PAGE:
Really nice to know a little about French parenting and their fundamentals. I believe this book gave me some great tips on how I can raise my Brazilian/American daughter in the US. Great book for a first time parents who are not happy how all the other kids in the playground behave.
When I read the description of this book, I thought it sounded like a selfish parent's guide to parenting. But a good friend loved it, so I gave it a chance.
Wow, was it eye opening! Instead of seeing the French parenting style as selfish, I see the benefits of adding more structure to the daily routine and meals, can laugh at an outside perspective on the hyper competitiveness we Americans have in sports and academics, and most of all - in one week I have let go of a great deal of guilt I carry for doing anything for myself. I see the great value in letting the kids just explore for long periods of time, and the value of letting them get bored and learn to be patient.
This book is light and entertaining, reads like a novel. The narrator is fantastic!
I'm now listening to it a second time. Can't wait to try out a lot of these techniques!
Oh, and I'm now laughing at all the commercials on kids TV and ads for kids activities that boast to help your child "get ahead", "get a head start", etc. Sheesh - what is the big hurry anyway??
This was one of the best parenting books I've read (and I've read A LOT). Ms. Druckerman clearly and intelligently highlights the alarming overparenting trend I've noticed committed by both my peers and parents of my students (I'm an expectant mom who works in a school) and offers realistic solutions based on her ex-patriot observations of Parisian parents. She by no means degrades her American counterparts and is often self-deprecating in her inability or unwillingness to take the advice of her Parisian friends. After she makes anecdotal observations (generally couched with disclaimers that not all Americans commit the parenting sins she describes, nor do all Parisian mothers make Americans seem like frumpy/frazzled messes with misbehaved children), she consults the research which often supports her points. Need proof? I listened to this book while concurrently reading "Brain Rules for Baby," another excellent parenting book which was written by a PhD- both manuals came to almost identical conclusions on key parenting issues such as sleep, eating, behavior, and setting boundaries. If there was a way to make sure that my future child's parents read these books before deciding to host a playdate, I would do it!
The narration on this book was fine, although the French pronunciations were a little forced. I prefer a milder accent when quoting non-English speakers, not one that is so strong that I needs to add focused attention to ensure I'm interpreting accurately. For example, the term "education" is pronounced: "edz-ooo-cah-see-o" by quoted Parisians. In sentences like this, I'd prefer to understand the content of the message, rather than be pummeled over the head by the fact that the speaker is French.
While having definite opinions on a touchy topic (child rearing), it does it in a non-pushy/non- judgmental way. Really enjoyed the book!
The cooks at the Crevis (sp?). i.e. the cooks at the state daycare.
The personalized sense--which is part of her ability to deliver the message in a non-judgmental way.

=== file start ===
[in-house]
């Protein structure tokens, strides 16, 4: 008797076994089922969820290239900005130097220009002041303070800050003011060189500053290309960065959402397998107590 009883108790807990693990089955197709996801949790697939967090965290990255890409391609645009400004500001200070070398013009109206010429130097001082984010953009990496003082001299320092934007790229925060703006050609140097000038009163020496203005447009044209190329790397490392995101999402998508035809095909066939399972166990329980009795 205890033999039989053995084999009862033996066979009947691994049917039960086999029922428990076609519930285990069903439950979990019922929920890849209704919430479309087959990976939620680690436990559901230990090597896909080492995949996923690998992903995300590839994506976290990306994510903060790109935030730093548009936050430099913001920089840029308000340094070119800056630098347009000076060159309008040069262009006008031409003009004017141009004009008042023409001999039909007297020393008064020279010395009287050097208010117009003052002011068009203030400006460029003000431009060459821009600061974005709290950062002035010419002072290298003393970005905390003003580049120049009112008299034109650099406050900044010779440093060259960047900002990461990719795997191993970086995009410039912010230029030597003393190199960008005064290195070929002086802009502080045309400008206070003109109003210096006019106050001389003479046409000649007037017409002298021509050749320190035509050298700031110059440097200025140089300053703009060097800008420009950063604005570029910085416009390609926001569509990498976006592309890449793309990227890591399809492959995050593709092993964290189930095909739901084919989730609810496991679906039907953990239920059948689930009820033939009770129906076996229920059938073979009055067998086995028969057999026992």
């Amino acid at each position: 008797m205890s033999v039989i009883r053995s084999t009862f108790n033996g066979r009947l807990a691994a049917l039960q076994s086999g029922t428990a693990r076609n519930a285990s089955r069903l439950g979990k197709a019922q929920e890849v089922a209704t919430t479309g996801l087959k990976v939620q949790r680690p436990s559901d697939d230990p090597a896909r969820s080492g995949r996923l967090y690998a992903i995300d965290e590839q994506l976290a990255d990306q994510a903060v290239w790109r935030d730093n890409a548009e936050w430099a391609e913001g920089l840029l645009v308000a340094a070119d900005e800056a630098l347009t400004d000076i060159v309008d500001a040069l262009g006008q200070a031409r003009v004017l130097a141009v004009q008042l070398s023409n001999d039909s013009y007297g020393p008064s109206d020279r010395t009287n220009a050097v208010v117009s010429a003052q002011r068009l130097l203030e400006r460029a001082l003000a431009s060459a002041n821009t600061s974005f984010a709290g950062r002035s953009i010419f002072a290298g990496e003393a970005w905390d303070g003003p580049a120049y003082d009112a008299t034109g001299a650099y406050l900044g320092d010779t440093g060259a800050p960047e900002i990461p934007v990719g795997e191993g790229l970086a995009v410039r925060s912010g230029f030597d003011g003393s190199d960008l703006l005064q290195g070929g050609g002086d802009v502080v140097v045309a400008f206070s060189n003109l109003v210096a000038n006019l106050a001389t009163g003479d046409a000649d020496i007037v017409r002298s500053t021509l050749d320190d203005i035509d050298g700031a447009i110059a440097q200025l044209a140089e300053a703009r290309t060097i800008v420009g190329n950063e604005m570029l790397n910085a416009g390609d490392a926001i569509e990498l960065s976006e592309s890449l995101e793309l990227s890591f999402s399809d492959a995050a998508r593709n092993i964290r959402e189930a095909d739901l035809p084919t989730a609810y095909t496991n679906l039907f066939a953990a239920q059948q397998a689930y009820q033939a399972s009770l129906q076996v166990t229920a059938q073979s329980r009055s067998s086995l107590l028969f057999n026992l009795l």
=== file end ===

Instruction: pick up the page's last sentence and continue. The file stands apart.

I certainly laughed!
Definitely worth it. I am making my husband listen to it as well.
didn't read the print version
i enjoyed the author's ability to self reflect on american and british practices with the strangeness of the french way. And then bring about the logic about why the french do it the way they do.
i like the whole idea of waiting... the idea that a child needs to be educated and not trained - a small adult.
Sometimes being French is Healthy
Yes. The text is natural told, fluent, without too many scientific facts. Be aware: It's not a medic or a scientist writing about babies, it's a mother story. Brilliant.
Sure, her style is super amenable, intelligent and fluid.
She's the best narrator that I've listened so far!French accent, intonation, punctuation, everything perfect. I will search for another titles with her as narrator.
This is my first parenting book of what I'm sure will be many (and yes, the author might make fun of me for that). So I don't have much of a frame of reference for it, but I think it was worth the time. I like that the author had mostly common sense reasons for the techniques she saw used to parent children in France.
the end of the book which showed that the French method does work
French accent - it was interesting to listen to for the first two or three hours, but it sometimes makes you feel tired. Though I don't know how she could show French accent better.
I am pregnant now so I am trying to listen to all the books about kids, so I didn't want to stop.
I liked the book and I liked the french method of bringing up kids, but still I cannot agree with every word. As for me, the success of this method depends on where you live - of course of it is France you will definitely succeed. But I doubt that you can bring up a baby French-style in the USA or Russia (I am from Moscow). There are a lot of interesting thoughts and advice about parenting, but still the most important thing is "the rhythm" which is French and is difficult to have in other countries. Anyway I liked the book and will listen to it again when my daughter is born - many interesting stories of parents and babies to think about.
There was more about Paris culture, women and mother habits in Paris. Very less to take from the book and give it to my American kids.